Bundled Payment: A Promising Initiative of Payment Reform

May/June 2010, Vol 3, No 3 - Industry Trends
Jim Evans
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As the healthcare industry seeks to reduce the cost and improve the quality of care delivery, payment reform has moved to the forefront of the conversation. Among the many factors that are driving this focus on payment reform, 3 trends stand out.

First, the industry is moving away from rewarding activity and toward paying for outcomes, supporting advocates who express the notion that rewarding results is paramount. This is part of a larger shift in healthcare from providing "sick care" to promoting health and wellness.

Second is the realization that for any healthcare reform to succeed, it must bring about greater alignment between payers, providers, employers, and patients—with appropriate incentives to improve quality, efficiency, and outcomes.

And third is the understanding that reducing the enormous variability in care—not just reducing cost—must be inherent to any initiative.

To date, 2 main payment approaches have been deployed in the industry. The fee-for-service model, in which the payer has the full insurance risk, has resulted in poor coordination of care and overutilization, because coordination is generally not reimbursed in fee-for-service models. On the other end of the spectrum, capitation transfers the insurance risk to the provider, by providing a lump sum for the care of each individual, leading to underutilization to the detriment of quality care.

In between these 2 approaches is a system known as "bundled payment" or "global payment"—an emerging approach that is getting significant "buzz" in the industry, and is considered by health economists and other health experts to be one of the most promising initiatives for addressing meaningful payment reform.1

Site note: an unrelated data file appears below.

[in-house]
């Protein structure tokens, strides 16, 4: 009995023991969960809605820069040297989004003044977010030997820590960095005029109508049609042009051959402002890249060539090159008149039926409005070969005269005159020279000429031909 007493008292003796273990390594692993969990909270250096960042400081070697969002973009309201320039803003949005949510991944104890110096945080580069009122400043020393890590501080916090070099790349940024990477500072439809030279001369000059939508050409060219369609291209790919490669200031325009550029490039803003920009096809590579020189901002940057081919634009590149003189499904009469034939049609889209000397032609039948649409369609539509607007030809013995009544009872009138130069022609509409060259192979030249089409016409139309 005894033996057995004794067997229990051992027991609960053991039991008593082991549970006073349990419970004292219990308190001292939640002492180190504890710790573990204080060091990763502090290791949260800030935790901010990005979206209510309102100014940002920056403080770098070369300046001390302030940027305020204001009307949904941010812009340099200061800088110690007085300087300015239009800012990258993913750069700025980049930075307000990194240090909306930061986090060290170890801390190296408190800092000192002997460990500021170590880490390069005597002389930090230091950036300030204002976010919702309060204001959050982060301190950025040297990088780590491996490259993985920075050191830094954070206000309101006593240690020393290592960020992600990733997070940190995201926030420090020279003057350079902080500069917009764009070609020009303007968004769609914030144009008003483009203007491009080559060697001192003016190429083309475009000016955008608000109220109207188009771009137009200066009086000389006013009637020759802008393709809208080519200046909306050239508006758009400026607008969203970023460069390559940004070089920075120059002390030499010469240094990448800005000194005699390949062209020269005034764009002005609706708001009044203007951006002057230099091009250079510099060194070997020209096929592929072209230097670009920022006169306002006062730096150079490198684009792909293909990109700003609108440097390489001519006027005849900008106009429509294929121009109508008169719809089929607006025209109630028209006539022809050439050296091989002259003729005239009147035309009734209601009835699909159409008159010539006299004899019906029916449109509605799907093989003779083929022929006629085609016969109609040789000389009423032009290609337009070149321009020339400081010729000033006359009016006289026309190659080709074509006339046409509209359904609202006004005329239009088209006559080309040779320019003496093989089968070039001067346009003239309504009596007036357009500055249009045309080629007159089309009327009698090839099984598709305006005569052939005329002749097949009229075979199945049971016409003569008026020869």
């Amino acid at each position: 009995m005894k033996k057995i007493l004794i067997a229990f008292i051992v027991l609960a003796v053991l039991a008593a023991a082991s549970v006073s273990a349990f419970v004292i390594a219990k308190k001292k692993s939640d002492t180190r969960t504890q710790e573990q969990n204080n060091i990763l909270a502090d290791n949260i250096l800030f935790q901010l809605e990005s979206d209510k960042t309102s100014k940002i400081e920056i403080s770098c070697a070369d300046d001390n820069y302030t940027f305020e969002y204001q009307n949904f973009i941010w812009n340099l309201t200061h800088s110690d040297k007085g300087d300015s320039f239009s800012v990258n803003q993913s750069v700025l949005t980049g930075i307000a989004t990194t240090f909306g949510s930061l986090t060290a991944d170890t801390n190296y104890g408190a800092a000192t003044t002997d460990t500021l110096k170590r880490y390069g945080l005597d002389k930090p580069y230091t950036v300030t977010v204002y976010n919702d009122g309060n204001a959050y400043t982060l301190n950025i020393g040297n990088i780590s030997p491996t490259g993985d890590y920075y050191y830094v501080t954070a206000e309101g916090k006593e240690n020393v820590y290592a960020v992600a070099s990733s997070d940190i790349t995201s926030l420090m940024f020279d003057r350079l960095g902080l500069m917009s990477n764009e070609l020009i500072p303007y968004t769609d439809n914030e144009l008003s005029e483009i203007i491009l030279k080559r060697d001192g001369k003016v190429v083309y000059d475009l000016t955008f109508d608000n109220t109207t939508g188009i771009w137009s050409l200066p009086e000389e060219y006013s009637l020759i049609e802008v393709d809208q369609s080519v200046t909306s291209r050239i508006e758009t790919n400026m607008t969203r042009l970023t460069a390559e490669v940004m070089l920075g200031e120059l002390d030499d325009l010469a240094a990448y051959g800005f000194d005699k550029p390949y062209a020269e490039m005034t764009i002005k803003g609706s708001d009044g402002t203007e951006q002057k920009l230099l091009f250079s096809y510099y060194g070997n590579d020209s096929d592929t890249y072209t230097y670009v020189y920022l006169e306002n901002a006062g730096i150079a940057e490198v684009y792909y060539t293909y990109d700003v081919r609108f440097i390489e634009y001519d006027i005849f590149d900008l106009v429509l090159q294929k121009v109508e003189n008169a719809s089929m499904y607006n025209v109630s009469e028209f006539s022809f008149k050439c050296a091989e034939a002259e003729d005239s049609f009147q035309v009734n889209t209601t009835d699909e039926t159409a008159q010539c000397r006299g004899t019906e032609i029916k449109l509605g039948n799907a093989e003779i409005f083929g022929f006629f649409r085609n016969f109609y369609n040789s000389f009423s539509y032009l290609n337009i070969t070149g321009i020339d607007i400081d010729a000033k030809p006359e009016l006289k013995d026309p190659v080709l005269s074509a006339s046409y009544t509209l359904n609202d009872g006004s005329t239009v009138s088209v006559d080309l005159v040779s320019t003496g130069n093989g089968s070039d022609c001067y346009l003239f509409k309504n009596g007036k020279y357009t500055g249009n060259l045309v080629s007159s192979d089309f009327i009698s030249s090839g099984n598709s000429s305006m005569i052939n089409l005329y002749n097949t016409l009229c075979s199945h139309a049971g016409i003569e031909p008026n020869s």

The Benefits of the Bundled Payment Model
"Bundled payment" refers to a single payment for all care related to a treatment or condition—a payment that is then divided up among multiple providers across many settings. Also called "episode-based payment" or "case rate payment," bundled payment is seen as an approach that aligns provider and payer incentives to improve both cost and quality. An episode can take many forms—a single rate for all services relating to a particular procedure, combining hospital care and post-acute care, or all treatment of a chronic condition for a defined period of time.

In a bundled payment system, providers take on more financial responsibility for outcomes than in a fee-for-service model. As a result, they have an incentive to use resources wisely. This mechanism is designed to address overutilization, by discouraging duplication of services that provide little or no benefit. When multiple providers in various settings are held accountable for the total cost of care, through shared payment, they have an incentive to coordinate care.

Because providers would not receive additional payment for extra treatment resulting from an unintended consequence of care, such as a hospital-acquired infection and readmission, providers have an incentive to improve the quality of care as a way to prevent costly complications.

Cutting Costs with Bundled Payment
The Congressional Budget Office has projected that bundling hospital and postacute care for Medicare patients would save $18.6 billion (0.05%) by 2019.2 A recent RAND report concluded that bundled payment was the most promising approach for controlling US healthcare spending.3

Applying the bundled payment model to the care of all patients with 1 of the 6 chronic diseases and 4 acute conditions that require hospitalizations would lead to a spending reduction of 5.4% across 10 years, mostly by reducing avoidable complications.3

For any payment reform model to gain acceptance, it also needs to be aligned with government initiatives. In its goals for value-based purchasing, the Centers for Medicare & Medicaid Services (CMS) has described the possibility of developing "units of payment that go beyond the current approach of paying physicians and hospitals for their individual treatments and instead develop payments for broader bundles of services which eventually could even include entire episodes of care for all providers. Physicians and hospitals could then decide how best to provide these services in a more efficient manner on a patient-by-patient basis, and could allocate the payment among themselves in a way that allowed each to share in the savings."4 This model is already being tested in the current CMS Acute Care Episode Demonstration.